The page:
Merck and Schering-Plough got out of 35 state investigations of the Enhance trial only $5.4 million poorer. The drugmakers agreed to pay the states' investigative costs--and that's it. No admission of fault, no other payments. Though this is only the first settlement in a raft of Enhance-related litigation, for Merck and Schering, it's a good start.
States attorneys general had been probing potential violations of consumer laws. At issue: the Enhance study, which showed that their combo drug Vytorin (Zocor plus Zetia) wasn't any better than the now-generic Zocor at unclogging arteries. That trial was released many months after data-collection ended--and months past the date most expected the results to be disclosed. And during that time period, Merck and Schering presumably sold more Vytorin than it would have otherwise, given the decline in sales since Enhance hit the news in January 2008.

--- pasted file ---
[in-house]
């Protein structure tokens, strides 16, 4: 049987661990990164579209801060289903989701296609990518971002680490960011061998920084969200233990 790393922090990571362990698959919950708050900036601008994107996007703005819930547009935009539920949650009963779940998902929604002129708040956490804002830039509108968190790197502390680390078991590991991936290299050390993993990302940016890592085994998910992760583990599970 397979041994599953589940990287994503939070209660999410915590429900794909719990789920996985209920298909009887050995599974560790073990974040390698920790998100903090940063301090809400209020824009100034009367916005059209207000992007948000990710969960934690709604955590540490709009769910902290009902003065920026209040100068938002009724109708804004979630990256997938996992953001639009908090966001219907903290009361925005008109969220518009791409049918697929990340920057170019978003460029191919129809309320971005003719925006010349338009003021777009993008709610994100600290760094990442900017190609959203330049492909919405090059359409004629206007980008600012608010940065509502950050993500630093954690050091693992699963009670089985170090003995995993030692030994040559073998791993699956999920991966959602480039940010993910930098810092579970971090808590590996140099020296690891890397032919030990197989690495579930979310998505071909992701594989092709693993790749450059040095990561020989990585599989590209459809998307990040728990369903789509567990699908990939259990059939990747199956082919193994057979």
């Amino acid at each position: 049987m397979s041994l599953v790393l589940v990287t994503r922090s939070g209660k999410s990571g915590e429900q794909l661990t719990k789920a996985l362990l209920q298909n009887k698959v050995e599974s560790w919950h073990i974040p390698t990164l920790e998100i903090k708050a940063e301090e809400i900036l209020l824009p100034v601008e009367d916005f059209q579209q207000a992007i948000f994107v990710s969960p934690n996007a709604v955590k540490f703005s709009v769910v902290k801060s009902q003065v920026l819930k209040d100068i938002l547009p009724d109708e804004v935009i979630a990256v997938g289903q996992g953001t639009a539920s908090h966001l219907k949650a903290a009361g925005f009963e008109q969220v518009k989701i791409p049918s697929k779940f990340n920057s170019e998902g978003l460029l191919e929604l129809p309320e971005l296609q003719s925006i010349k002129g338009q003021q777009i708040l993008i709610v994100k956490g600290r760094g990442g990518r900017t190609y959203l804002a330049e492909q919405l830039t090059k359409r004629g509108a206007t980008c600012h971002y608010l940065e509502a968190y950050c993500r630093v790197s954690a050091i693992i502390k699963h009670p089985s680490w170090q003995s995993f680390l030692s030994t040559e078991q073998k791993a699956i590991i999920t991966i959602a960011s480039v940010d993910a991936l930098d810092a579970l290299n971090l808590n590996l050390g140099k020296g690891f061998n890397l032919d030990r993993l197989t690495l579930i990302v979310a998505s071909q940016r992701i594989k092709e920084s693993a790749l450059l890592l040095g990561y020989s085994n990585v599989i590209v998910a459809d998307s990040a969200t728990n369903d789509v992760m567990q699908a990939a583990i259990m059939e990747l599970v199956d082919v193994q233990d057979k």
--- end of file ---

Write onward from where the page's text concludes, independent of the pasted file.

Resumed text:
But if the companies didn't drag out the release deliberately, intending to reap more from the pricey Vytorin, then there's no harm, no foul. That's what the settlement appears to be saying: That there's no evidence to prove that Merck or Schering intended to deceive patients. "Today's agreement is consistent with our belief that the companies conducted the Enhance trial in good faith and that their promotion of Vytorin and Zetia was in compliance with the law," Bruce N. Kuhlik, Merck's general counsel, said in a company statement. We'll have to wait and see whether other investigators and plaintiffs come to the same conclusion.